Alex (who asked to be referred to only by his first name in order to emphasize the restaurant’s co-op model) is one of the four worker-owners of Mirisata. Mirisata, which opened as a brick-and-mortar restaurant last October after a series of pop-ups during the pandemic, is the only Sri Lankan restaurant in Portland—and it’s also vegan and entirely BIPOC-owned. Alex says that co-ops can be a way for people who have historically faced barriers becoming business owners, like women and people of color, to gain equity in a business. 

“For anybody who is less likely to have capital to invest and start their own business, worker-owned businesses provide an opportunity to have an ownership stake in a business without having to put down capital,” Alex says.

A takeout rice and curry plate from vegan Sri Lankan restaurant Mirisata.

Nobody has to put down money to become a worker-owner of Mirisata. They just have to put in a trial period of few months of work as an employee—during which they’re paid $18 an hour—before the current worker-owners decide whether to make them worker-owners.

Alex started Mirisata’s pop-ups with a personal investment of just $600. All of the original owners of Mirisata had lost work because of the pandemic, and were able to create work for themselves by starting a worker cooperative.

Mirisata’s pop-ups quickly attracted a large following, and Alex and the other owners opened their brick-and-mortar on Belmont Street using money from several small loans from customers and friends—some of which were given at a zero interest rate. He says these loans and interest in Mirisata came partially because of its ownership model.

“I think we have some customers who support us because we’re worker-owned,” Alex says. “I think there's people who feel aligned with those values that we are trying to promote, and maybe those values have become even more widespread because of the pandemic.” 

November and December 2020 were slow months for Mirisata, so Alex started a membership program that costs $40, which gives customers discounts and some other benefits. Nearly 60 people joined. This helped Mirisata weather those months until business picked back up in January.

“We wouldn’t have had nearly as many people signing up as members if we were not worker-owned,” Alex says. “A lot of people are really eager to ensure that a company that is worker-owned is able to survive the winter.”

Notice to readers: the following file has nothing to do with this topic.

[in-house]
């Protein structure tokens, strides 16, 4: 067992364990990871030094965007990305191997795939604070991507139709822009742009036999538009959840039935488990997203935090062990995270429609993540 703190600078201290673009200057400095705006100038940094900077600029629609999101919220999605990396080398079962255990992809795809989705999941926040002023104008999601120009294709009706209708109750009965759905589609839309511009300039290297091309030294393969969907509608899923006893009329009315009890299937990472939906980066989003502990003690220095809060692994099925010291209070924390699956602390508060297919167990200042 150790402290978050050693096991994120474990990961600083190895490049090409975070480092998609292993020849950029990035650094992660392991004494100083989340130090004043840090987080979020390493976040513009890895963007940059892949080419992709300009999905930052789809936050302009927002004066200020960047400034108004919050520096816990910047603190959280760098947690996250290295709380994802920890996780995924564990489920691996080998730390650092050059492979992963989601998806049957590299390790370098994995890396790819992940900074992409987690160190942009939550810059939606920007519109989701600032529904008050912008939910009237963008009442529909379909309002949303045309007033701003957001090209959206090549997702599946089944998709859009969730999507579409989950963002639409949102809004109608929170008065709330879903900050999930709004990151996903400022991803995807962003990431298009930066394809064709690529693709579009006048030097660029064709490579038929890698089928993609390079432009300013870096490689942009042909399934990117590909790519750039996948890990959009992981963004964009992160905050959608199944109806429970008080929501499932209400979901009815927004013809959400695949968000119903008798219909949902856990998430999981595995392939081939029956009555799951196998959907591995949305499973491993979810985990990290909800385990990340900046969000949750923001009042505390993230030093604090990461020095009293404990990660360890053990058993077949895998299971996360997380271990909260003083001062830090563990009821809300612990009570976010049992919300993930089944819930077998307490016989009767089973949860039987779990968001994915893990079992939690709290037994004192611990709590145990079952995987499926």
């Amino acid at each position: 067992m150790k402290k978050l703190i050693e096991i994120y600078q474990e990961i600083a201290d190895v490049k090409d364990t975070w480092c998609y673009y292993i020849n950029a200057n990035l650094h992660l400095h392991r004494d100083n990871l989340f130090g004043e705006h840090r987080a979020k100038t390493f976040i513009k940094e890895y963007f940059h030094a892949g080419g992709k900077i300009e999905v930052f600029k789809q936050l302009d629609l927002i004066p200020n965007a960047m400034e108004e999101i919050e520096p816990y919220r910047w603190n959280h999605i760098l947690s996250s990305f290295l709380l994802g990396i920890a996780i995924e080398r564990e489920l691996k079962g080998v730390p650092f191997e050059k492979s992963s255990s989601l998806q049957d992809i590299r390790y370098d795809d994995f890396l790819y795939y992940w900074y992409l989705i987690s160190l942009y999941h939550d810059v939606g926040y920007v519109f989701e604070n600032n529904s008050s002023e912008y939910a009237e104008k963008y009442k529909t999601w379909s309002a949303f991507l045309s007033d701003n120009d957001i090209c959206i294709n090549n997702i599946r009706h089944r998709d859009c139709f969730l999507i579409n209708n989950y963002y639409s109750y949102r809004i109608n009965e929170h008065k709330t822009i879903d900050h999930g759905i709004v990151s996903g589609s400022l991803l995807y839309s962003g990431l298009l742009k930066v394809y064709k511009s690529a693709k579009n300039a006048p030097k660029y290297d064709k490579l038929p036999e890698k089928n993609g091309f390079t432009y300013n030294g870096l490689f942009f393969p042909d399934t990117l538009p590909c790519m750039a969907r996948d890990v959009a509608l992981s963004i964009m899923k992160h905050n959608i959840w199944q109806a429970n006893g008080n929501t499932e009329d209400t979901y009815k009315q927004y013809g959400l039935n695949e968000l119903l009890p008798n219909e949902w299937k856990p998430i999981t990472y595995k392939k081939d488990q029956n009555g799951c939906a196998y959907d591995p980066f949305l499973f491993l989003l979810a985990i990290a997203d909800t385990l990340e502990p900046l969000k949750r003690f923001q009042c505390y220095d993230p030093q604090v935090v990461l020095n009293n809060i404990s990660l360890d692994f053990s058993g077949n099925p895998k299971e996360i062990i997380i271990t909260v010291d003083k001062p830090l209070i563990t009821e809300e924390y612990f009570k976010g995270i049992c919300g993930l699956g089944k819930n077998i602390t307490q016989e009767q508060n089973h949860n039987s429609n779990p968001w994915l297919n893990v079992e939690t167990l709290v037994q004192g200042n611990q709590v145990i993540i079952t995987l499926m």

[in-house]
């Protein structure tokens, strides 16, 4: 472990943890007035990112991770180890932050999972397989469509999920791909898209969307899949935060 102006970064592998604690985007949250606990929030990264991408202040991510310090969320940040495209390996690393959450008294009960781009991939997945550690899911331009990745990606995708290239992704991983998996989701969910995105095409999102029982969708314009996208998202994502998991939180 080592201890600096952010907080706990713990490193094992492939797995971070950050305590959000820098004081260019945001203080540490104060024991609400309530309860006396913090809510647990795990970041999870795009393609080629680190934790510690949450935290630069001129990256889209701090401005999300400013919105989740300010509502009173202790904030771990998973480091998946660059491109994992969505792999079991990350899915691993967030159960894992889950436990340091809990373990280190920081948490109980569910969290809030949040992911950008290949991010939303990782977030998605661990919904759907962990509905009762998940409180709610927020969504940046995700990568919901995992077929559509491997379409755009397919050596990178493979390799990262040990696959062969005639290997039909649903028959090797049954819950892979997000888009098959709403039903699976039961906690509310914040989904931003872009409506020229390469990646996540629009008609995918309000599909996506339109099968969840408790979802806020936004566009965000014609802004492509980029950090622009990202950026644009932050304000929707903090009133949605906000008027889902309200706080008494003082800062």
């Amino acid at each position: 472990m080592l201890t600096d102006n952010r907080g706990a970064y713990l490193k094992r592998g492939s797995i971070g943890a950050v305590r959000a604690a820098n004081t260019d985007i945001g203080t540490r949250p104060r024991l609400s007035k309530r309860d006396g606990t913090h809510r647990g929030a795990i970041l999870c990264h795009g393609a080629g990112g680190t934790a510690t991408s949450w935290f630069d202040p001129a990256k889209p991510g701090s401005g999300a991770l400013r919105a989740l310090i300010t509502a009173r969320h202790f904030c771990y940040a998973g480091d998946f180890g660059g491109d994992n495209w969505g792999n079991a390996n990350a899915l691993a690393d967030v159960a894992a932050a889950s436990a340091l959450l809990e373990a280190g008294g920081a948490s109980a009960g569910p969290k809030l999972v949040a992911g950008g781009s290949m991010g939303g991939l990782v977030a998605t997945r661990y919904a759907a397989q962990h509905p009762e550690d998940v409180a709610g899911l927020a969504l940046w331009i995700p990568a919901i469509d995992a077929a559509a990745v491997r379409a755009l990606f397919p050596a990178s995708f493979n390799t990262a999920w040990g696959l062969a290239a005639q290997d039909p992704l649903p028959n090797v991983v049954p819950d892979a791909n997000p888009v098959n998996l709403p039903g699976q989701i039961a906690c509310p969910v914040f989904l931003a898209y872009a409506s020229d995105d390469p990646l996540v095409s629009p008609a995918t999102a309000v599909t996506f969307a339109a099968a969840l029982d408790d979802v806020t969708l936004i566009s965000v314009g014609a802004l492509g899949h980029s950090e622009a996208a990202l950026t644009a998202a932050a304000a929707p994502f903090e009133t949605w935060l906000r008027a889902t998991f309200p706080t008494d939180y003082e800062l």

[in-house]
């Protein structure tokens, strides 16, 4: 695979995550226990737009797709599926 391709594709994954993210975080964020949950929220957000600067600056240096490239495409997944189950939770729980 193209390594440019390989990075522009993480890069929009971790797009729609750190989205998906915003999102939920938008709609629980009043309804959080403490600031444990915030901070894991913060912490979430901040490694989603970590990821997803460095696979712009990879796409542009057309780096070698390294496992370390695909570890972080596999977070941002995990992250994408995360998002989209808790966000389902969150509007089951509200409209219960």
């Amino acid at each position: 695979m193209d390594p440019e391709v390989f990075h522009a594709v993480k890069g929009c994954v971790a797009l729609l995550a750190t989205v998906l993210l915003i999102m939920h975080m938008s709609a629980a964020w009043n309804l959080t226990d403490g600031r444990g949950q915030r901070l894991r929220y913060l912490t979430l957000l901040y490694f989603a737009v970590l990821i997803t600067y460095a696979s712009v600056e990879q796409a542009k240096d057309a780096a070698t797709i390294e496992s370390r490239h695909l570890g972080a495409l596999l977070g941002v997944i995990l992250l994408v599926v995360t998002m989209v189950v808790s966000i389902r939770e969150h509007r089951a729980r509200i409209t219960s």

Alex plans to move on from Mirisata eventually, but believes his departure won’t change the success or the nature of the restaurant. Trenholm says an advantage of worker cooperatives is that they aren’t as reliant on one founding owner’s vision as traditional restaurants are. That’s one reason why he says 25 to 30 city governments in the U.S. have been talking to the institute recently to figure out how to convert existing businesses owned by retiring baby boomers into worker cooperatives, which could benefit local economies for generations. He hopes to work with the city of Portland on this type of project in the future.  

Alex hopes the success of Mirisata will inspire other people to create worker-owned restaurants in Portland. Mirisata and Blue Scorcher are currently the only two worker-owned restaurants and cafes in the state of Oregon. While there are other food business co-ops in Portland like Equal Exchange, People’s Food Co-op, and Alberta Cooperative Grocery, there haven’t been many cooperative restaurants or cafes in Portland to inspire others to use the model. But this ripple effect has happened before. Trenholm says the success of the Cheeseboard Collective cooperative, founded in 1971 in Berkeley, California, inspired many other businesses to follow the model in the Bay Area. For example, the popular Arizmendi Bakery cooperative opened in Oakland, California, in 1997 with help from Cheeseboard Collective members, then opened three more locations around the Bay Area. McNamara says he believes Mirisata can spur the growth of more co-ops in Portland.  

“The more people know about places like Mirisata, the more they're going to say, ‘Hey, they can run a restaurant co-op. So can we,” McNamara says. Eventually, he says, if there are enough co-ops in Portland, they can collaborate to find more success. For example, Trenholm says multiple co-ops in Portland could co-own a delivery platform, which would stop them from being charged high delivery fees from third-party delivery companies like Grubhub and Uber Eats. Or, McNamara says, they could collaborate to create a kind of co-op of co-ops to buy large amounts of products the way large corporations do to get lower prices, something that the Arizmendi association of co-ops already does in the Bay Area. Under these secondary co-op models, instead of CEOs and shareholders reaping most of the benefits like at traditional corporations, all the workers would benefit from these economies of scale, Trenholm says. And with more money in their hands, they could spend more money at Portland businesses and invigorate the city’s economy.